No Spray News
March 11, 2002 Page 6
Mosquito Spraying & BioterrorismStaying alert against bioterrorism
Wednesday, October 17, 2001
By ELIZABETH TERRY
The terrorist assault on our country is both frightening and infuriating. Law enforcement agencies and other first responders are on high alert. Many of us would like to help, but do not know what we could do that would be useful.
One of the best ways we can help is by being observant and reporting to law enforcers anything that seems out of the ordinary. At the same time, we do not want to burden an already overburdened system with spurious reports. Knowledge of some of the things a terrorist might use in a chemical or biological attack can help us to discriminate between normal commerce, and the purchase or rental of ostensibly normal items for a terrorist attack.
Watch List for Chemical or Biological Terrorism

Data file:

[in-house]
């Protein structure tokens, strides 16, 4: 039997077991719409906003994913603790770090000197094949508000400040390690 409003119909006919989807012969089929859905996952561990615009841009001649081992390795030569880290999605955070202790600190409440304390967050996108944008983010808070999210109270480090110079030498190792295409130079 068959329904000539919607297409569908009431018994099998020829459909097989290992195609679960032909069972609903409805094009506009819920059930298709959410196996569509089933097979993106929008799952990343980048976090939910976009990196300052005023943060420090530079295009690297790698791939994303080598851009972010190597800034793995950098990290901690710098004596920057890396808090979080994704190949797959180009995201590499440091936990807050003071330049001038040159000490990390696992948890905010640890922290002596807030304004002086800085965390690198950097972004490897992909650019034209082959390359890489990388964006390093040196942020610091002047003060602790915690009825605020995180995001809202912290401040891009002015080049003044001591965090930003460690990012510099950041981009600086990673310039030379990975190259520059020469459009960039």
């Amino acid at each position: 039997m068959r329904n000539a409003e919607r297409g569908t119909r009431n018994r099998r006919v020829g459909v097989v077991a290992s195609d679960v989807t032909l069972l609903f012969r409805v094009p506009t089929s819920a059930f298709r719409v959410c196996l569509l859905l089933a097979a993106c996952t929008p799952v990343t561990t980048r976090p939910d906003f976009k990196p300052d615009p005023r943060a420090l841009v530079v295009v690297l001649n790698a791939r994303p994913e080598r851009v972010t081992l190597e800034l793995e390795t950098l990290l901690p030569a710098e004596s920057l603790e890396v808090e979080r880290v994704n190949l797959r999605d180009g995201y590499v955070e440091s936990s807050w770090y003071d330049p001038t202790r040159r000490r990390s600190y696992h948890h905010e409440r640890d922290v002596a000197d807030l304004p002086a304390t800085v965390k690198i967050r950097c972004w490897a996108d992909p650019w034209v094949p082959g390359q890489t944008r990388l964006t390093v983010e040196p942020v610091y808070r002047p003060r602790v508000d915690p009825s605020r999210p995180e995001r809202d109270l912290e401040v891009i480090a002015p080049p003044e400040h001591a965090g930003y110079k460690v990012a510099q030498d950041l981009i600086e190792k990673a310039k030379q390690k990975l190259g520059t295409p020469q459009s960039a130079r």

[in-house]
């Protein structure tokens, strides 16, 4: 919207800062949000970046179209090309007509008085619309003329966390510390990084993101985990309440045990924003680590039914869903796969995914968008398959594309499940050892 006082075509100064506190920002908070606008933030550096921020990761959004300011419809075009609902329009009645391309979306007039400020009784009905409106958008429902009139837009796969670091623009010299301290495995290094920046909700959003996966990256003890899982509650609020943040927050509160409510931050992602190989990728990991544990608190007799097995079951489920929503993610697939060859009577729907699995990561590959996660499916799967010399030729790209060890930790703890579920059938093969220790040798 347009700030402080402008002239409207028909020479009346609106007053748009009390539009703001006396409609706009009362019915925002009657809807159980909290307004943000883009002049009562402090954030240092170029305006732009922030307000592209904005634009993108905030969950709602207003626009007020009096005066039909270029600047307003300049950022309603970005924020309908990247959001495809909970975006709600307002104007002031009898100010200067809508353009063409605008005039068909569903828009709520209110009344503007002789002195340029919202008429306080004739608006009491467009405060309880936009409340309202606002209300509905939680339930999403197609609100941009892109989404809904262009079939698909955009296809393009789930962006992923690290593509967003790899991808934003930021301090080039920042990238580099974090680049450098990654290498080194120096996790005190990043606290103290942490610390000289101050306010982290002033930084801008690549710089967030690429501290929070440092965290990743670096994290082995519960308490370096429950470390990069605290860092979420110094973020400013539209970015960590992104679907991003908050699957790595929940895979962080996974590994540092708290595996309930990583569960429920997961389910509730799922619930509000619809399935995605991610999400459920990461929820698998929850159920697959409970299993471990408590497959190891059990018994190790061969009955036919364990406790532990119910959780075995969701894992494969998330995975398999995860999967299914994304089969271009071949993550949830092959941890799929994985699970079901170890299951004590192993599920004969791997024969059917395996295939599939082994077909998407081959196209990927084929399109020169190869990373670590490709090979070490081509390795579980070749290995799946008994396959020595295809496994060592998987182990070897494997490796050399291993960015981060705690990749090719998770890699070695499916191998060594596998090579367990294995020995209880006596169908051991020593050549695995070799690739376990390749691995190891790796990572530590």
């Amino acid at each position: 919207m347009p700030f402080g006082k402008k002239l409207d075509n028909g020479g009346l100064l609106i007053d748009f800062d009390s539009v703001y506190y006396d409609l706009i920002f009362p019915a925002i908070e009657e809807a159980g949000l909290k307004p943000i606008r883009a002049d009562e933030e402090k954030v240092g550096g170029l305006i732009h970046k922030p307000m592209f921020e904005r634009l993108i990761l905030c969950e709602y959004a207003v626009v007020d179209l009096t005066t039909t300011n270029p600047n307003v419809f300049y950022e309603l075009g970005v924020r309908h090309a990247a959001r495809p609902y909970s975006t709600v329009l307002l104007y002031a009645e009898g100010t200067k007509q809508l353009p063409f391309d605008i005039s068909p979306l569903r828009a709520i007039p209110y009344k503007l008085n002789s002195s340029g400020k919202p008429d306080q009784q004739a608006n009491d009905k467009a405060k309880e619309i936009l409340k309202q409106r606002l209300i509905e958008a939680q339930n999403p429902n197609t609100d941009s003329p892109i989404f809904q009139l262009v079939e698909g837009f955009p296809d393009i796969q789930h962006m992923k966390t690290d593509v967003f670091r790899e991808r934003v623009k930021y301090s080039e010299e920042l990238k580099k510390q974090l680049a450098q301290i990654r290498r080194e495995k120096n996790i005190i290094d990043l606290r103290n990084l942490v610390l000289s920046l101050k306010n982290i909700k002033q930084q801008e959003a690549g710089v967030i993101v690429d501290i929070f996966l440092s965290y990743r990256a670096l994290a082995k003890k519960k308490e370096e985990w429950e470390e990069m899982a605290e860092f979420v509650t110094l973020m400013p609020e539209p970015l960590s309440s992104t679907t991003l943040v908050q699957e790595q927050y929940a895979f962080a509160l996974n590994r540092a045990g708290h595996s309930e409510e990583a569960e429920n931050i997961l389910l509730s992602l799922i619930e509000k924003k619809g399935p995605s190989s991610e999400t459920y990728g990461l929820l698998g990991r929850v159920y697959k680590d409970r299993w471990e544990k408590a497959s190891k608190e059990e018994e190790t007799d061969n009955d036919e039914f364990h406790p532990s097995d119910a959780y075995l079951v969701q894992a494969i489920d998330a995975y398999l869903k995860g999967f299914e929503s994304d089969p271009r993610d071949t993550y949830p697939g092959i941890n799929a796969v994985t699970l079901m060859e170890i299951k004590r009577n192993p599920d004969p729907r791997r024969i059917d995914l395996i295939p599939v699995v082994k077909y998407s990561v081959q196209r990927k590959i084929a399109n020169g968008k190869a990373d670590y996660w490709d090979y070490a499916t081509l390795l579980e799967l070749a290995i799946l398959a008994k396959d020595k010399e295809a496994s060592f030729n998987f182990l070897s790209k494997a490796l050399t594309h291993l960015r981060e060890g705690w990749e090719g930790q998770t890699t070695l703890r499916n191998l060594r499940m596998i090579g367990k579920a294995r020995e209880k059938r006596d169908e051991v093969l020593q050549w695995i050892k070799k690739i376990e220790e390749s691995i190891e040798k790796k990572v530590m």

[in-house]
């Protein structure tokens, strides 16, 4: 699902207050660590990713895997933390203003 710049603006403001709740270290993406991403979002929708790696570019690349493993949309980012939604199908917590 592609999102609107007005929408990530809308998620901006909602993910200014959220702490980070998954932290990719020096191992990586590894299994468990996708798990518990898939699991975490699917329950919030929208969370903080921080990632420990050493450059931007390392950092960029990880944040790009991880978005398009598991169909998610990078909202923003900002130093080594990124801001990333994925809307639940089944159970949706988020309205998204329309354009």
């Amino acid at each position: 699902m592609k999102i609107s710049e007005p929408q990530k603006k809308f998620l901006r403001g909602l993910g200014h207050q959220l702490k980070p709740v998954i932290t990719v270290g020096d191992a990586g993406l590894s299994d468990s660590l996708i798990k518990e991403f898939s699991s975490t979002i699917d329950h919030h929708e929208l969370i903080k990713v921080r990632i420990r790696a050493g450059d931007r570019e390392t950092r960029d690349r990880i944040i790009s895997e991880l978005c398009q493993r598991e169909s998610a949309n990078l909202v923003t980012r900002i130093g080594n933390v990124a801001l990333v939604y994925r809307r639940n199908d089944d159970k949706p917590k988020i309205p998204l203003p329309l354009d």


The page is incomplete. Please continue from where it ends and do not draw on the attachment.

Dissemination Equipment: (Includes mosquito sprayers)
Vehicles of Concern: (Includes - truck mounted spraying equipment)
Author Elizabeth Terry, PaIm Coast, served four years on the National Intelligence Council and was cochair of the Nuclear, Chemical and Biological Subcommittee of the Interagency Counterterrorism Committee. She wrote Tuesday for this page about anthrax as an agent of bioterrorism. The Daytona Beach News-Journal
The maker of the brand of malathion, called "Fyfanon," used by Columbia and Richland County, has been sued by Florida citizens claiming that they were harmed by an especially toxic contaminant in the Fyfanon sprayed on them for medflies. The citizens contend that the contamination resulted from the insecticide being "cooked" by improper
|high-temperature storage. (The Fyfanon label requires storage temperatures
of 77 degrees or less.)
The manufacturer disputes these charges, and claims that even the level of contamination alleged would not cause harm. EPA found unacceptable levels of this contaminant in New York and New Jersey samples of Fyfanon, but said that it did not pose a health risk.
Note: I haven't verified that the city of Columbia uses Fyfanon brand malathion
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